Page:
It's July 7th, 2011, and I'm standing on a traffic island on a busy street in San Francisco, watching Jason Segel serve food from a catering truck to Da'Vone McDonald while his dad, David Paymer, looks on with approval.  It's surprisingly cold outside, and this is just the start of what promises to be a very long day on-set.

There aren't many filmmakers who I can say I've visited on the set of every single one of their feature films, but "The Five-Year Engagement" is the third feature that Nicholas Stoller has directed, and it's the third time I've joined him on-set to watch him work and see what he's up to.

Like "Forgetting Sarah Marshall," this film is a close collaboration between Stoller and Jason Segel, who co-wrote the film with him.  And, of course, Rodney Rothman is right there with Stoller again, producing and serving as a sort of comic sounding board for Stoller on the set.  Watching these three guys work together, you get a sense that these are people who are incredibly comfortable as a team, and who have developed a shorthand that serves them well at this point.

I flew up to San Francisco the night before and checked in at The Fairmont, where the production was staying.  It's a gorgeous old hotel, and after a good night's sleep, I got up and went for an early-morning walk.  I don't make it to San Francisco often, and when I do, it's always a work-out.  When I got back to the hotel, I headed back towards the elevator at the same time as Chris Pratt, who is also in the film.  I hadn't met him yet, but I like his work on "Parks and Recreation" enormously.  I introduced myself, and we talked about the film and his role in it.  He was in a good mood about the film and about working with Stoller and Segel, and about his show.  I asked if he'd be in any of the scenes I'd be seeing, and he told me he'd see me for the nighttime shoot.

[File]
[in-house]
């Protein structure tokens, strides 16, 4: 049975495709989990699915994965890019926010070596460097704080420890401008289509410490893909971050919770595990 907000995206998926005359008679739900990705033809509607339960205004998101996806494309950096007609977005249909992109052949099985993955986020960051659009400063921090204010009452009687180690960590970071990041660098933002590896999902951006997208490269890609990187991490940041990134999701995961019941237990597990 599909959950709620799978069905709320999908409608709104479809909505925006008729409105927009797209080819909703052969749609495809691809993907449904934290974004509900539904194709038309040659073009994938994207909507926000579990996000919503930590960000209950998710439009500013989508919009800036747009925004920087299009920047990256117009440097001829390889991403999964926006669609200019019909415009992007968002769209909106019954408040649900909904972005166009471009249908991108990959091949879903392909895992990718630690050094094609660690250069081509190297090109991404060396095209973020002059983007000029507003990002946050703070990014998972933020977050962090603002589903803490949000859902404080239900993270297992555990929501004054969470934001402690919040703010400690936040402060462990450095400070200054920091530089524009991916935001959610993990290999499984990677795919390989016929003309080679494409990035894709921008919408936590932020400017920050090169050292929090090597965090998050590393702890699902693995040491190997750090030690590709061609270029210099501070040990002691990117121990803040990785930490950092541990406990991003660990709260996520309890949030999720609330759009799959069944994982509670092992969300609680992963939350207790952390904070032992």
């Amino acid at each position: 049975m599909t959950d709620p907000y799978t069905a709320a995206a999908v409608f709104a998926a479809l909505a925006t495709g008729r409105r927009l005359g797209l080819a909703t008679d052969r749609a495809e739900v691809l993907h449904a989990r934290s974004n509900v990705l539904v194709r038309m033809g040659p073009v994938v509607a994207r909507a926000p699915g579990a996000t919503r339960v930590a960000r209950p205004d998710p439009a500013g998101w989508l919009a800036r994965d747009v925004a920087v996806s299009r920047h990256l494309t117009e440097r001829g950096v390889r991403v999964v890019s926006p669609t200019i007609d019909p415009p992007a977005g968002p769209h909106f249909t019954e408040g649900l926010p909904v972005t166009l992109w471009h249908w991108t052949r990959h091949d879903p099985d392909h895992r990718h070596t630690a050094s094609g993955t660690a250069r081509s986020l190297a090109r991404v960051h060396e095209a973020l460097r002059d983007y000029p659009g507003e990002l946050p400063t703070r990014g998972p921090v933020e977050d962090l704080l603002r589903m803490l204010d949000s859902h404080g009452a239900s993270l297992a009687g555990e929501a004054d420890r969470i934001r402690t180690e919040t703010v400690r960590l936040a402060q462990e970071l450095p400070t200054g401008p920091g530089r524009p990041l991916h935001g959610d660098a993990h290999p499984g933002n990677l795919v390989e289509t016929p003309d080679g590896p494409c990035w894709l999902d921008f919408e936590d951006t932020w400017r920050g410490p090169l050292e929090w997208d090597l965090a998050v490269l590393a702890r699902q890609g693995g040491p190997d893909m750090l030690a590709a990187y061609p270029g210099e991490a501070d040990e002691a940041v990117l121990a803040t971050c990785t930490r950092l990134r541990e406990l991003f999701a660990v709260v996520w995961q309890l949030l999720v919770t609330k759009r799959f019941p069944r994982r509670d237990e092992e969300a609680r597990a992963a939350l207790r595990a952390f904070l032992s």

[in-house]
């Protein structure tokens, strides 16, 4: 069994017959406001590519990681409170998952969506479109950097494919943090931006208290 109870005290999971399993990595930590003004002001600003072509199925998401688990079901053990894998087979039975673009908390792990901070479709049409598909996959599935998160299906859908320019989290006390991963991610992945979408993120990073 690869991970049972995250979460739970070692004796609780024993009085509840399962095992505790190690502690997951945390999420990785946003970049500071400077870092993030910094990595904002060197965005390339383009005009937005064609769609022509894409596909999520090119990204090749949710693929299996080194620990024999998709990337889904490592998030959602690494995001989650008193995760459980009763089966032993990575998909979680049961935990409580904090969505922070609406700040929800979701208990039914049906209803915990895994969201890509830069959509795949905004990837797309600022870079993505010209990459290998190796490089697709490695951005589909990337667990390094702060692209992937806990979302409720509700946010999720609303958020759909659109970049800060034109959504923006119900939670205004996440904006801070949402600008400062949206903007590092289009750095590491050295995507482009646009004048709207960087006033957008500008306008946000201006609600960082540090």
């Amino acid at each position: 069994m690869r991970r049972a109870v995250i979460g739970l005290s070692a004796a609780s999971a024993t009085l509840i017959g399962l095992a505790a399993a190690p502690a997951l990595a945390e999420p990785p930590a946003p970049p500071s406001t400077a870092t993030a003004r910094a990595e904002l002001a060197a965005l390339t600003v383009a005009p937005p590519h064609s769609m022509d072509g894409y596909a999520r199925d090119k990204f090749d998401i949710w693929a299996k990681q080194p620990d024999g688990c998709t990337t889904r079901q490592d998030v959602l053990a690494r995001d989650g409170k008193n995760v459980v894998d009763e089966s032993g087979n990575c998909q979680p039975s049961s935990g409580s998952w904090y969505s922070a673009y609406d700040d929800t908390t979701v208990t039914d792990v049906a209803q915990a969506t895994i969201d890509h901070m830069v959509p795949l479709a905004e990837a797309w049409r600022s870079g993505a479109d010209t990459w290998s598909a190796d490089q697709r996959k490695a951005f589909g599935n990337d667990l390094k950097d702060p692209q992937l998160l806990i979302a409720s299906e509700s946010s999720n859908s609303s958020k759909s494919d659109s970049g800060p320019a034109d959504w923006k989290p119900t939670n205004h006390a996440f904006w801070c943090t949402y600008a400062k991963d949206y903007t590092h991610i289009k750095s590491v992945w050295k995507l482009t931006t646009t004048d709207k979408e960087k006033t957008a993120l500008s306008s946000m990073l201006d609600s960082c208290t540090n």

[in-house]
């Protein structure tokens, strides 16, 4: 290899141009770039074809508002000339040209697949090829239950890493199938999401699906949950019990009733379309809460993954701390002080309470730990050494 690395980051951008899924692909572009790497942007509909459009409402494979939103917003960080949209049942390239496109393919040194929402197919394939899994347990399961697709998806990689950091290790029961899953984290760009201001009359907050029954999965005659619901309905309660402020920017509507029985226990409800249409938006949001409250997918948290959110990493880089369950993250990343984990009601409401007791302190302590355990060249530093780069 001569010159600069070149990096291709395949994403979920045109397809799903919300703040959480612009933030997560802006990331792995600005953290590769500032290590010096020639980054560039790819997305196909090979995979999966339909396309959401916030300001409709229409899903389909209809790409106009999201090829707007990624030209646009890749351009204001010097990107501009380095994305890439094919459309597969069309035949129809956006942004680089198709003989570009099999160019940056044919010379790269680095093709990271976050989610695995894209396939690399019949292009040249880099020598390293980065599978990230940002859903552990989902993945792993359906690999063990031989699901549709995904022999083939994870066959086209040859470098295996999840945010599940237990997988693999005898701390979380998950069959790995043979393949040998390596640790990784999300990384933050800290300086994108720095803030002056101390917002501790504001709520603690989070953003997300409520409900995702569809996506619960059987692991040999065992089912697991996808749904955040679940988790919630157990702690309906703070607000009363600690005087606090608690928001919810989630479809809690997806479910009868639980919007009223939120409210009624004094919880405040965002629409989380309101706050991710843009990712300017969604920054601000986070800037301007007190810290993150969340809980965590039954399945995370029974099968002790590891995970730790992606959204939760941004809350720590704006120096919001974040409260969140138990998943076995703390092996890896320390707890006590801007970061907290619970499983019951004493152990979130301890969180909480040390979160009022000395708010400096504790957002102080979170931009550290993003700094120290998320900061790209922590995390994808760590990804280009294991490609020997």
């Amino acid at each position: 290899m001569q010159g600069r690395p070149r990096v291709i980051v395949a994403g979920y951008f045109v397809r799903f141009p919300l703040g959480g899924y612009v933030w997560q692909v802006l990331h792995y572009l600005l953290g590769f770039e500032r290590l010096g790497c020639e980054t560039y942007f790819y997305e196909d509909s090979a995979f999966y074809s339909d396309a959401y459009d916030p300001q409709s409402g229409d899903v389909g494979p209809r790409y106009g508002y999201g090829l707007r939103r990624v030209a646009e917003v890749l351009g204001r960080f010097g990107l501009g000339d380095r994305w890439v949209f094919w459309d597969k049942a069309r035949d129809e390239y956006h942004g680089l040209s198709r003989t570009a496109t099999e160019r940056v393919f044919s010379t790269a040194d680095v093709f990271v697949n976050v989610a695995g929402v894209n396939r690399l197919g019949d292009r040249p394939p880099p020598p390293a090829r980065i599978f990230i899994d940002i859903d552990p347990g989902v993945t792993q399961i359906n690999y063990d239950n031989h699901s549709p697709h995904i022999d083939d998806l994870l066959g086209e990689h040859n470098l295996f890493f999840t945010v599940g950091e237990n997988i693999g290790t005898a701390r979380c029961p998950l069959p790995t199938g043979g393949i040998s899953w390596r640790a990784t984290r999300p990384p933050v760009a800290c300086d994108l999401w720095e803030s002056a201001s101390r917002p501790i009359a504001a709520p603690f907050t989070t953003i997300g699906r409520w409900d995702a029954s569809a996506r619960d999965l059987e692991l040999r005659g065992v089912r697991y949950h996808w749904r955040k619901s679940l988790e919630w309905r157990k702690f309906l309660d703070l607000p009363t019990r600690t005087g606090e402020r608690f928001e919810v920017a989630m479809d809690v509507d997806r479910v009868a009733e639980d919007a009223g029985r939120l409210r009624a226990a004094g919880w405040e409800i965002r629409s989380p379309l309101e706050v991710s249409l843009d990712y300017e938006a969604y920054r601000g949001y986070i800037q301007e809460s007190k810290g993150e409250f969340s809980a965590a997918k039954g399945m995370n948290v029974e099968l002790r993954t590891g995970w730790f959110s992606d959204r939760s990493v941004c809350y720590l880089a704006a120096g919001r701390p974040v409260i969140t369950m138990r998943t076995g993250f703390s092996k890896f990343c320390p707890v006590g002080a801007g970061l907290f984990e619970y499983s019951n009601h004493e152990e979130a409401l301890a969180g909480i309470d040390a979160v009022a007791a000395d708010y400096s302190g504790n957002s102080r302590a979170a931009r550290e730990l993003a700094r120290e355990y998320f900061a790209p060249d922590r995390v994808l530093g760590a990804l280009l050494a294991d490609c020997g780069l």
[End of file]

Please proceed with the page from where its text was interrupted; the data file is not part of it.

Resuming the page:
Around noon, I met the unit publicist and we headed over to the first location for the day, the food truck scene.  In the film, Segel's character, Ted Solomon, aspires to be a chef.  He's got big ideas, ambition… and then life derails him, as life so often will do.  The food truck I saw him operating was a compromise later in the film, one of his attempts to make something he can be proud of.  Paymer was there to see what his son was doing, and there was a nice moment between the two of them as Paymer tried to gauge whether or not Ted was happy and fulfilled.  The big push in this film seems to be towards finding the quiet human moments between the big laughs, and in the various takes we watched them perform, there were a number of different degrees of how overtly funny they were playing it.

Paymer talked to me about stepping in to work with a group of people who had this sort of bond formed over several movies, and what kind of environment it was on set.  "I feel very comfortable with Nick and Rodney, and Jason's been great to play with as a son.  It's very free."  Stoller and Rothman both admired the way Paymer stepped right in, saying his improv skills are very sharp, very focused.